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UEFA opens disciplinary proceedings against Super League trio Barcelona, Juventus and Real Madrid

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“Following an investigation conducted by UEFA Ethics and Disciplinary Inspectors in connection with the so-called ‘Super League’ project, disciplinary proceedings have been opened against Real Madrid CF, FC Barcelona and Juventus FC for a potential violation of UEFA’s legal framework,” said the governing body of European football in a brief statement.

The other nine promoters of the Super League escaped prosecution in exchange for light financial penalties.

UEFA, challenged in mid-April by the launch of the proposed private European tournament at the same time as it announced a major overhaul of its Champions League, has long preferred to negotiate the surrender of the rebels rather than crackdown.

But having failed to obtain a surrender from the three holdouts, has opted for disciplinary measures without specifying what offenses they have committed.

UEFA’s statutes prohibit any “grouping or alliance” between clubs without its authorisation.

Among the range of sanctions, UEFA rules allow, the most severe for the clubs are “exclusion from current and/or future competitions”, as well as “banning from all football-related activities” for the directors.

By announcing their own private Super League on the night of April 18-19, the 12 clubs turned European football on its head and threatened the very existence of UEFA.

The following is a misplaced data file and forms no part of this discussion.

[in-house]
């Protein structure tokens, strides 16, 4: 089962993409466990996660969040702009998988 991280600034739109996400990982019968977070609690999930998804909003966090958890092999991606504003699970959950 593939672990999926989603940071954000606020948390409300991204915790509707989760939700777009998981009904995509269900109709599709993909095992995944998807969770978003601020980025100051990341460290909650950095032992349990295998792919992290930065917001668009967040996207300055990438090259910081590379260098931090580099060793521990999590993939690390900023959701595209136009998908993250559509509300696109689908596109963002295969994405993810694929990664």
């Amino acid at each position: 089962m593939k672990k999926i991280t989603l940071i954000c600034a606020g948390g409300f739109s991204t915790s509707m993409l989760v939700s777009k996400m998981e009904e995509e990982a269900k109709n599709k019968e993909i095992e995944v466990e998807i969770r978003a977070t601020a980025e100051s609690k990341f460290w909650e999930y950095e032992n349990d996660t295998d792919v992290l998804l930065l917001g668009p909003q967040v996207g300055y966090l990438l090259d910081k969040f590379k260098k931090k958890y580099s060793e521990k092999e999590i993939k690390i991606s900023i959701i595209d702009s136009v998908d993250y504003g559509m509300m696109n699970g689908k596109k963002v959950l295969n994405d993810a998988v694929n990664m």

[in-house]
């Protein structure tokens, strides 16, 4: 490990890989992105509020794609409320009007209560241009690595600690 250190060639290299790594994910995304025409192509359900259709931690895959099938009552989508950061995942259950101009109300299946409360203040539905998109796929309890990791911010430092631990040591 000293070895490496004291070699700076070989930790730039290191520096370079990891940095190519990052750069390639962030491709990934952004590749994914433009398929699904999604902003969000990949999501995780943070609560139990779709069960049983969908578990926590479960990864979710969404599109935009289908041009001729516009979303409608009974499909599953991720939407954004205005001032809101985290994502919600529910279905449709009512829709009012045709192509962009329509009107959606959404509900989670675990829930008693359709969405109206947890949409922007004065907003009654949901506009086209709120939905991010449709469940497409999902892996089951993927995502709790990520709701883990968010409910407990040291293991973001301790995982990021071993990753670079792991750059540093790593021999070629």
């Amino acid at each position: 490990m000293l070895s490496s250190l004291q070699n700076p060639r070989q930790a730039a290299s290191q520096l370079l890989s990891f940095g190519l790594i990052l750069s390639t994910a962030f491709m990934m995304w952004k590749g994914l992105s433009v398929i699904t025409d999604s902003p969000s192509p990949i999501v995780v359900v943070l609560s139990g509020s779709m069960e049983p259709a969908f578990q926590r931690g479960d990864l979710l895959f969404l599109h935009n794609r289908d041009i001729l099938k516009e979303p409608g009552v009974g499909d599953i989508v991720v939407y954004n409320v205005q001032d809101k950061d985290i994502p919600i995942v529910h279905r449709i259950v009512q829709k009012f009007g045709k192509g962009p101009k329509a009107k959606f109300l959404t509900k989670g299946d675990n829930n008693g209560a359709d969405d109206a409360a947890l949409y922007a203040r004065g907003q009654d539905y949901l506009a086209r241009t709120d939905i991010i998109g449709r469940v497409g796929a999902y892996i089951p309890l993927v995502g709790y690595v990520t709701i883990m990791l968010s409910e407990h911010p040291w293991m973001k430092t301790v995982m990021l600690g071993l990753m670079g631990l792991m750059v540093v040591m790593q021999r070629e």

The gradual withdrawal of the six English participants after 48 hours led to the project being shelved. The two Milan clubs followed and the nine agreed in early May to pay a combined 15 million euros and to forgo five percent of their European revenue for one season.

Real, Barcelona, and Juventus meanwhile retaliated through a Commercial Court in Madrid which referred the matter to the European Court of Justice, asking if UEFA was abusing its “dominant position” by seeking to block a competing tournament.

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Chelsea pair Romelu Lukaku and Timo Werner out for some matches

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Lukaku twisted his ankle in a tackle which led to a penalty and Werner hurt his hamstring while running – both in the first half.

“It will take a while for both of them, and we will need more examinations to be precise,” said Tuchel.

“They will be out for some matches.”

Chelsea have a relatively straightforward run of games against Norwich, Southampton in the Carabao Cup, Newcastle, Malmo and Burnley.

Record signing Lukaku, 28, has not scored for Chelsea in seven games after four goals in his first four matches.

“If I knew what would happen beforehand I would not have done it (started the pair), but how can you know it before?” said Tuchel.

“It was necessary that Romelu was on the pitch. He started strong, I spoke to him about it, about mental fatigue carried around with him.

“But he’s our number nine and our reference up front. And the best thing for mental fatigue is a goal.

“He took the foul to win the first penalty so maybe without him it’s not 2-0.”

Andreas Christensen put Chelsea ahead and Jorginho scored two penalties – either side of a Kai Havertz goal.

German Werner, 25, has only scored twice in 10 games this season.

Tuchel said: “The race is on, the guys who start against Norwich have our trust and we will try to find new solutions.

“We have won games before without Werner and Lukaku, we don’t want these problems too often but it happens during a season.”

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No room for niceties as Suarez and Liverpool reunite again

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Luis Suarez reunites with Liverpool in the Champions League on Tuesday and for another 90 minutes, a fans’ favourite and cherished former club will have to be enemies again.